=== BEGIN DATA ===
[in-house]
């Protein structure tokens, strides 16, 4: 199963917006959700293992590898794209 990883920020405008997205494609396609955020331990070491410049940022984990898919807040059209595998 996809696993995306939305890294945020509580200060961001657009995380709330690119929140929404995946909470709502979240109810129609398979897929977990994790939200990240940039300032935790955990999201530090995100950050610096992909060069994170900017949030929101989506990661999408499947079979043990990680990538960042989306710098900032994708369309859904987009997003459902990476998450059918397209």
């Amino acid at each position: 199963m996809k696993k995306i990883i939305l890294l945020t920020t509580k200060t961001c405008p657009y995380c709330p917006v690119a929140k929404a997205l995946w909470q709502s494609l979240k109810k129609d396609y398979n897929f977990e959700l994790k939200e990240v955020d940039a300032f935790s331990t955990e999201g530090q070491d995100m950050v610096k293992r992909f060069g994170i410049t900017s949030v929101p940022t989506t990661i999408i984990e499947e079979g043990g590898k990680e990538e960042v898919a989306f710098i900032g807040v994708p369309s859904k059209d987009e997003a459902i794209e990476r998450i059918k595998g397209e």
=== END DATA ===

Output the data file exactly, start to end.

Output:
[in-house]
């Protein structure tokens, strides 16, 4: 199963917006959700293992590898794209 990883920020405008997205494609396609955020331990070491410049940022984990898919807040059209595998 996809696993995306939305890294945020509580200060961001657009995380709330690119929140929404995946909470709502979240109810129609398979897929977990994790939200990240940039300032935790955990999201530090995100950050610096992909060069994170900017949030929101989506990661999408499947079979043990990680990538960042989306710098900032994708369309859904987009997003459902990476998450059918397209």
């Amino acid at each position: 199963m996809k696993k995306i990883i939305l890294l945020t920020t509580k200060t961001c405008p657009y995380c709330p917006v690119a929140k929404a997205l995946w909470q709502s494609l979240k109810k129609d396609y398979n897929f977990e959700l994790k939200e990240v955020d940039a300032f935790s331990t955990e999201g530090q070491d995100m950050v610096k293992r992909f060069g994170i410049t900017s949030v929101p940022t989506t990661i999408i984990e499947e079979g043990g590898k990680e990538e960042v898919a989306f710098i900032g807040v994708p369309s859904k059209d987009e997003a459902i794209e990476r998450i059918k595998g397209e």